This summer, I had a big break on social media. I didn’t post anything for about 1.5 months, out of blue, without giving any notice. I was in New York and suddenly, I became so tired of everything that I couldn’t even bother to look at my phone. Posting on Instagram seemed pointless. I was enjoying my “offline life” so much that I thought I would never even come back.
Eventually, I did. After all, I’m a social media marketer. But during the time I was away, I took a step back from my day-to-day life and I could clearly see that what I was doing simply wasn’t working.
Prior to my trip to New York and San Francisco, I published my first children’s book, The Girl Who Wanted to Catch a Cloud in a Marmalade Jar. The publishing process was a journey itself, for which I put myself into a debt for the first time of my life. It was a breakthrough and a scary thing at the same time. I was willing to do anything to get the book out. I knew that if I didn’t, it would never become real. At that time, I had a great support of a friend from the Leadership course I took a year back, Matt, who stood by me to make that happen. I didn’t want to disappoint him, but most importantly, I didn’t want to disappoint myself. The truth was I was trying to write and publish the book for seven years until it became real.
In mid-May, a month after I published the book, I travelled back home to Slovakia and organised my hen’s party as well as made preparations for the wedding. I was getting ready for the first book reading in London while teaching courses at university and working with my clients. I had the busiest schedule. On top of that, unknowingly, I filled out one form for the university wrong, and I wasn’t getting paid. I was on the very edge with my finances due to the book and the wedding.
Needless to say, I suffered from anxiety attacks soon after I came back to London. I have been dealing with anxiety probably since I’ve been thirteen without ever knowing I had any anxiety. When I looked at the meaning of the word anxiety, I found out the meaning was “a worry or fear about unpredictable future”. It made complete sense. I saw that the way my work and finances were set up was completely unpredictable and I was going crazy. Perhaps, I thought, I knew it was time for something new in my life.
I realised that working from home and spending so much time alone wasn’t doing me any good. I realised that what I was working hard on was pretending that I was doing some work. I kept saying to myself that working for someone else is a waste of time. I said to myself, not only will I get paid an hourly rate (which is much worse than my own hourly rate) but I will also never get to fulfil on my own dreams!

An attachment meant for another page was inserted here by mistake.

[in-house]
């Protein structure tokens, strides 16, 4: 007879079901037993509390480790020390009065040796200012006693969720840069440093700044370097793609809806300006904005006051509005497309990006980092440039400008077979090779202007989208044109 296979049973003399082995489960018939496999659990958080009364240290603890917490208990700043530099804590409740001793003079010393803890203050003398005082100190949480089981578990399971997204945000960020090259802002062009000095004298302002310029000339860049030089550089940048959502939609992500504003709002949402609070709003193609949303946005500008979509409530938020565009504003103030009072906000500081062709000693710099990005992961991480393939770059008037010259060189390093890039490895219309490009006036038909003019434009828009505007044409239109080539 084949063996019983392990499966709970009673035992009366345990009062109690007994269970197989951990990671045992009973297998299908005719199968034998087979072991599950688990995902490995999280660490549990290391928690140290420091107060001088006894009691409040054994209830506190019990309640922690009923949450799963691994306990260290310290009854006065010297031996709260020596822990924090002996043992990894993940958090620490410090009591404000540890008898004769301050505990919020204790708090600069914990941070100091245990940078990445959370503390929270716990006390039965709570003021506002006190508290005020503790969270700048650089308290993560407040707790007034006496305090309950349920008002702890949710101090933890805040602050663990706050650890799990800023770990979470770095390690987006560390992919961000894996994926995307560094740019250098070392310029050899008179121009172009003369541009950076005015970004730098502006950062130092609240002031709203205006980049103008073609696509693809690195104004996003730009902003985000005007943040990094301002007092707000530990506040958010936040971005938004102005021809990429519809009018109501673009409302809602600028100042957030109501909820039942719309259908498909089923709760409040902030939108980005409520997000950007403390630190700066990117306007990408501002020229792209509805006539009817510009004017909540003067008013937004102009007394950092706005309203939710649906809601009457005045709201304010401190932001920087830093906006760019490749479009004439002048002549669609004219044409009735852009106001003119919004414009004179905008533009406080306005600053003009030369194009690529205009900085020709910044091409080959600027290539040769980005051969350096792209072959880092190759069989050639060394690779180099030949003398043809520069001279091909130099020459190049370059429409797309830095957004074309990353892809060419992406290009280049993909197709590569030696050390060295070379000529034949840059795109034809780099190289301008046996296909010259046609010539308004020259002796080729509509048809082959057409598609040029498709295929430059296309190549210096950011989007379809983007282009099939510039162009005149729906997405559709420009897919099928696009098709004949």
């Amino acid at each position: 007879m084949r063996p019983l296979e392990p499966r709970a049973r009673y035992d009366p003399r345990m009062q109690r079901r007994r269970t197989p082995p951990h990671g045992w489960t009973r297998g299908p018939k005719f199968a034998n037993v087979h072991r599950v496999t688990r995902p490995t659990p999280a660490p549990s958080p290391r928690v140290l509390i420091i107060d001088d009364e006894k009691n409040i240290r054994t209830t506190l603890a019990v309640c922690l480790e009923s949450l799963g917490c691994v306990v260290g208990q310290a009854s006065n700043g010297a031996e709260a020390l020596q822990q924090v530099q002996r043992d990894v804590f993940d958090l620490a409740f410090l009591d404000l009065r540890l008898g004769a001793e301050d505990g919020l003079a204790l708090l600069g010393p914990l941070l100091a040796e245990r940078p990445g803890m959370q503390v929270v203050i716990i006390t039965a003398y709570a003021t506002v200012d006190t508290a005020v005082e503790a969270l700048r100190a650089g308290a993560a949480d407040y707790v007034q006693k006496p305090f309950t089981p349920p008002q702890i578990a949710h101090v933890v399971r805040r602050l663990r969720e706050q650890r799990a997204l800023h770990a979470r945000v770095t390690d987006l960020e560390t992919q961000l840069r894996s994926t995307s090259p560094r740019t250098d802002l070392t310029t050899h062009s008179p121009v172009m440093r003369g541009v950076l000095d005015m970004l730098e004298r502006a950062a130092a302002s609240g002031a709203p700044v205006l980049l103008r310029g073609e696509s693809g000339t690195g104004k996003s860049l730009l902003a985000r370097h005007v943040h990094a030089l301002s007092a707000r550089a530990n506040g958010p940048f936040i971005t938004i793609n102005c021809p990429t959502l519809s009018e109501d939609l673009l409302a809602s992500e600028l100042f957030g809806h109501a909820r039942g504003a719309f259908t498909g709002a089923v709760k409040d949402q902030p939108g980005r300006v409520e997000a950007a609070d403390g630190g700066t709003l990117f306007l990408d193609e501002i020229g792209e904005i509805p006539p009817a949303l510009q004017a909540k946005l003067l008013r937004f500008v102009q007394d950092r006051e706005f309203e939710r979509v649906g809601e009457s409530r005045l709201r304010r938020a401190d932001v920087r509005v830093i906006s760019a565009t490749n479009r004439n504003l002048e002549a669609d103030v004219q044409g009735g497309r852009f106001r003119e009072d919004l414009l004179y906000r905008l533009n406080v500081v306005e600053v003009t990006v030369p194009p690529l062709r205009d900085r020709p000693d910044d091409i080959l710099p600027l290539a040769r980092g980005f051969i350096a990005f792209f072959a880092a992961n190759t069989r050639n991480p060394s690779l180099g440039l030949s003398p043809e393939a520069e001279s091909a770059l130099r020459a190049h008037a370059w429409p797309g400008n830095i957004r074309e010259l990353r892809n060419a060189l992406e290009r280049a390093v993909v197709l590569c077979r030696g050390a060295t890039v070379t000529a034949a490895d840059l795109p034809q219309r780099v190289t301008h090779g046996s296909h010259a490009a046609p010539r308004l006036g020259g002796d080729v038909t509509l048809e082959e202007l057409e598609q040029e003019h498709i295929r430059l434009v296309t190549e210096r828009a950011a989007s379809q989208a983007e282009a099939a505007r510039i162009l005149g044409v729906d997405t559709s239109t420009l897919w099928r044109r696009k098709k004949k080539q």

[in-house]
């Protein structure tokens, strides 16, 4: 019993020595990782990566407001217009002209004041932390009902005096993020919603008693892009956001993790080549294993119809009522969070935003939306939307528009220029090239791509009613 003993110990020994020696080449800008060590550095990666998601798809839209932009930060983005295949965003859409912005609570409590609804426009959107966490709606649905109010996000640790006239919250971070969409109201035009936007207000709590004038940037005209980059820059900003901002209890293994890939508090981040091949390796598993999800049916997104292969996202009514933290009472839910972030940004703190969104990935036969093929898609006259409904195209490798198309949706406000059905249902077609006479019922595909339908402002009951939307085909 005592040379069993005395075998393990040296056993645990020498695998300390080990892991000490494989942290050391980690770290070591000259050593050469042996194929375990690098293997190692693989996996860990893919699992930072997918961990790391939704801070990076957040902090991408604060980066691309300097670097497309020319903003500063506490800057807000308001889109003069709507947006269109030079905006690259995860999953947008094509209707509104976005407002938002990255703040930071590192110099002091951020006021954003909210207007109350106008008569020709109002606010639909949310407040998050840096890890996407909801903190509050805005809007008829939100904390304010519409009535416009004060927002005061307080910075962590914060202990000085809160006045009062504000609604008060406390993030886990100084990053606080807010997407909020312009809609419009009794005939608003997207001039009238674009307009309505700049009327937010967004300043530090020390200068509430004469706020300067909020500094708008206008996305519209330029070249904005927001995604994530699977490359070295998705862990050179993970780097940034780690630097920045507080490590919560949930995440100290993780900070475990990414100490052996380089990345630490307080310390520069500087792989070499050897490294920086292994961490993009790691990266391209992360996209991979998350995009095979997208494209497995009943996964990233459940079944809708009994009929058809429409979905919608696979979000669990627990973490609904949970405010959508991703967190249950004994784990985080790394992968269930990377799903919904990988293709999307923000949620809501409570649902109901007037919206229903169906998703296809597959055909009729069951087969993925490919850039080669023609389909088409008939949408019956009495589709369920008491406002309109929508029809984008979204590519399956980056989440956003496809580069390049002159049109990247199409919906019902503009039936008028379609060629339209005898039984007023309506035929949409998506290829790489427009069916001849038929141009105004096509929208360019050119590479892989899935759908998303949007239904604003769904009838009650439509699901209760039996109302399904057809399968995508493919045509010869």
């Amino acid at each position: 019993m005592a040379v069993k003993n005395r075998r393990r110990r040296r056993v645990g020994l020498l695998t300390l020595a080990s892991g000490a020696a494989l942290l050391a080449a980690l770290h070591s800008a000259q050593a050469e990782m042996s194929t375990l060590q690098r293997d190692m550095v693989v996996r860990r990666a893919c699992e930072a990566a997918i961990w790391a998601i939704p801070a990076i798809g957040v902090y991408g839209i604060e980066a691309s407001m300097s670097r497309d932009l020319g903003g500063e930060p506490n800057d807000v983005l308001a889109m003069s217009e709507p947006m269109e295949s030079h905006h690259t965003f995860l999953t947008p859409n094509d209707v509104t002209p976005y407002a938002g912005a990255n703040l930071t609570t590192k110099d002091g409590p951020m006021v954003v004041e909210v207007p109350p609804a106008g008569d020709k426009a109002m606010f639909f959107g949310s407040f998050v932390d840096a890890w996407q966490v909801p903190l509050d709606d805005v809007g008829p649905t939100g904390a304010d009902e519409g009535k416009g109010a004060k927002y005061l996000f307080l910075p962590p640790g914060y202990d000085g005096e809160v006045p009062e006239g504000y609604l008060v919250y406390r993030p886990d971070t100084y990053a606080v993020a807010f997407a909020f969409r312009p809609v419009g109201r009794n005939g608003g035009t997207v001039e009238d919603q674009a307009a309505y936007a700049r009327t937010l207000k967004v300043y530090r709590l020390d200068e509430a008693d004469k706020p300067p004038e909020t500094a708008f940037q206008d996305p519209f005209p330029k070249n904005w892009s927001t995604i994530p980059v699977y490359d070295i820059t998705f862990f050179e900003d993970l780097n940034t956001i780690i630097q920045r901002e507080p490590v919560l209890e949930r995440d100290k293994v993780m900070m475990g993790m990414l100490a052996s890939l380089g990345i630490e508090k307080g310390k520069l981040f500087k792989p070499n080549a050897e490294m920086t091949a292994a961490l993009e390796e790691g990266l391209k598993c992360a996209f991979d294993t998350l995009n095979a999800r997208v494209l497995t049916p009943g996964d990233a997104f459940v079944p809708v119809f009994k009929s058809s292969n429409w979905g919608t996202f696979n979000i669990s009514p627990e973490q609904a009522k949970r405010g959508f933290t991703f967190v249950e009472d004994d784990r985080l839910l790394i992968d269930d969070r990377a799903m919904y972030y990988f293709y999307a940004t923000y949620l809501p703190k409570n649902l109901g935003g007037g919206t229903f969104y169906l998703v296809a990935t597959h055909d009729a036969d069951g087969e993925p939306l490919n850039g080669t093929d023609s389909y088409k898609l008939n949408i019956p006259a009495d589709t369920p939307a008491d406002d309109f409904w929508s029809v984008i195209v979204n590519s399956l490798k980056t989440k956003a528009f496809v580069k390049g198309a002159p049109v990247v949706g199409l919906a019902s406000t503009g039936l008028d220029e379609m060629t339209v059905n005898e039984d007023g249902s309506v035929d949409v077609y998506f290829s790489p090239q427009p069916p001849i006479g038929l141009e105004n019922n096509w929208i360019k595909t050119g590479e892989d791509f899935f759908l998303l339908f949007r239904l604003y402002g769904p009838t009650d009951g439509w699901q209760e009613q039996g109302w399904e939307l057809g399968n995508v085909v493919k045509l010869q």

A Millenial Who Gets A Job (A Joke In A Title)
However, two anxiety attacks later, I started to think that my worse fear could possibly be my rescue. I realised that serving coffee and talking to people all day long was exactly what I needed. And if someone paid me for that, even better. I couldn’t care less about any hourly rate. I knew this would bring at least some stability – predictability in my work and finances. And I didn’t need more than that.
I had to give up a lot of pride to get a job. Getting a part-time job in a shop is a thing worthy when you’re a teenager or studying at university – or at least, that was my idea. Plus, my family and friends back home consider this kind of job a worst-case scenario. If you have an expertise, you don’t work in a shop. You’re working on your career – you’re too good to do a job like this.
Shut Up & Be Humble
Being “too good” was a big thing. Even at an interview two weeks later, the recruiter looked at my CV and showed some suspicion and doubt whether I was qualified to be a shop assistant. I was underqualified and overqualified at the same time. I was teaching courses at the university, consulting with clients, and running a small business. But I never worked in a shop, or as a waitress, even as a teenager. Heck, I never worked for someone else in my whole life!
Ironically, I had my “too good” attitude not just regarding working for somebody else. I had that same attitude towards my own clients. Whenever I was dealing with a breakdown with a client, I thought, “he’s an idiot and he’s not even paying me as much as I deserve – I’m so much better than he thinks!”. I was an arrogant prat – always thinking I was the best when something went wrong, blaming everyone else. Needless to say, this attitude was only causing me trouble and “hurt feelings”. I lacked humbleness, humility and generosity.
The New Beginning
Four days later after the first interview, I got hired at J.Crew as a sales assistant. Somehow, I know I couldn’t wish for a better environment. I’ve always loved J.Crew for their customer service and just the idea that I get to serve people whole day long by showing them cashmere sweaters excites me.
I always say that you should always do what you fear most. Seems like I was right.